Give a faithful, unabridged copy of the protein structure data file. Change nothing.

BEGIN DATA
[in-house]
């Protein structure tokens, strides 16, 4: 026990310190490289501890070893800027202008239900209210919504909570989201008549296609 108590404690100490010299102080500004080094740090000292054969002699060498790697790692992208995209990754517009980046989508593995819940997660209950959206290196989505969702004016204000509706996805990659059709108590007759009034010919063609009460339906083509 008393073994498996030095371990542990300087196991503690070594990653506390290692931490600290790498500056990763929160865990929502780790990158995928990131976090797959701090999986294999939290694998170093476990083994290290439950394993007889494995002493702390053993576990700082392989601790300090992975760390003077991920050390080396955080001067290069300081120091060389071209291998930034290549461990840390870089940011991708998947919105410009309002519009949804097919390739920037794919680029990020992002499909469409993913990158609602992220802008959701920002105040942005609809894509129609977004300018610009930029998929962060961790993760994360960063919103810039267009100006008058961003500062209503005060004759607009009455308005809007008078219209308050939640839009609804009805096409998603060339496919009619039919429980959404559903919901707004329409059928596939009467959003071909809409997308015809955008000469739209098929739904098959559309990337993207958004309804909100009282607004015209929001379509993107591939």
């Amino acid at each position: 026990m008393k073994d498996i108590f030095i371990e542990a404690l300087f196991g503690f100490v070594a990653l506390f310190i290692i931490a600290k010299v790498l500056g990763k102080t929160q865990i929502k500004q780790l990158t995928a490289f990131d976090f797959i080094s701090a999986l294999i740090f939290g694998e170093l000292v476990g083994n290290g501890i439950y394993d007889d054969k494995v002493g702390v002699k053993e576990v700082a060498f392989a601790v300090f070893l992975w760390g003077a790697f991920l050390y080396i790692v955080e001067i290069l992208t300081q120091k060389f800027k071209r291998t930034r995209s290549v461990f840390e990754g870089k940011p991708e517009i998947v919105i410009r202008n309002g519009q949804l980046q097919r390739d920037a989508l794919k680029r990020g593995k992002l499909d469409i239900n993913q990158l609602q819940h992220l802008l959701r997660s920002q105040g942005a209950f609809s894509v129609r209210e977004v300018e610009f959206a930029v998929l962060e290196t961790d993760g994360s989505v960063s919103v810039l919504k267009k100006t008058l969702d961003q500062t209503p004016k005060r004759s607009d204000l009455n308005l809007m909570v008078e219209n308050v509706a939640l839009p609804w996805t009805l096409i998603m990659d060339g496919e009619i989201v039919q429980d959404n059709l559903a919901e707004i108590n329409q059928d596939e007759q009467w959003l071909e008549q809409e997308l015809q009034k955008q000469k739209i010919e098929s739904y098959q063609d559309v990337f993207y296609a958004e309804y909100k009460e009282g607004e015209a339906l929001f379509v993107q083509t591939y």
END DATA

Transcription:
[in-house]
């Protein structure tokens, strides 16, 4: 026990310190490289501890070893800027202008239900209210919504909570989201008549296609 108590404690100490010299102080500004080094740090000292054969002699060498790697790692992208995209990754517009980046989508593995819940997660209950959206290196989505969702004016204000509706996805990659059709108590007759009034010919063609009460339906083509 008393073994498996030095371990542990300087196991503690070594990653506390290692931490600290790498500056990763929160865990929502780790990158995928990131976090797959701090999986294999939290694998170093476990083994290290439950394993007889494995002493702390053993576990700082392989601790300090992975760390003077991920050390080396955080001067290069300081120091060389071209291998930034290549461990840390870089940011991708998947919105410009309002519009949804097919390739920037794919680029990020992002499909469409993913990158609602992220802008959701920002105040942005609809894509129609977004300018610009930029998929962060961790993760994360960063919103810039267009100006008058961003500062209503005060004759607009009455308005809007008078219209308050939640839009609804009805096409998603060339496919009619039919429980959404559903919901707004329409059928596939009467959003071909809409997308015809955008000469739209098929739904098959559309990337993207958004309804909100009282607004015209929001379509993107591939």
């Amino acid at each position: 026990m008393k073994d498996i108590f030095i371990e542990a404690l300087f196991g503690f100490v070594a990653l506390f310190i290692i931490a600290k010299v790498l500056g990763k102080t929160q865990i929502k500004q780790l990158t995928a490289f990131d976090f797959i080094s701090a999986l294999i740090f939290g694998e170093l000292v476990g083994n290290g501890i439950y394993d007889d054969k494995v002493g702390v002699k053993e576990v700082a060498f392989a601790v300090f070893l992975w760390g003077a790697f991920l050390y080396i790692v955080e001067i290069l992208t300081q120091k060389f800027k071209r291998t930034r995209s290549v461990f840390e990754g870089k940011p991708e517009i998947v919105i410009r202008n309002g519009q949804l980046q097919r390739d920037a989508l794919k680029r990020g593995k992002l499909d469409i239900n993913q990158l609602q819940h992220l802008l959701r997660s920002q105040g942005a209950f609809s894509v129609r209210e977004v300018e610009f959206a930029v998929l962060e290196t961790d993760g994360s989505v960063s919103v810039l919504k267009k100006t008058l969702d961003q500062t209503p004016k005060r004759s607009d204000l009455n308005l809007m909570v008078e219209n308050v509706a939640l839009p609804w996805t009805l096409i998603m990659d060339g496919e009619i989201v039919q429980d959404n059709l559903a919901e707004i108590n329409q059928d596939e007759q009467w959003l071909e008549q809409e997308l015809q009034k955008q000469k739209i010919e098929s739904y098959q063609d559309v990337f993207y296609a958004e309804y909100k009460e009282g607004e015209a339906l929001f379509v993107q083509t591939y």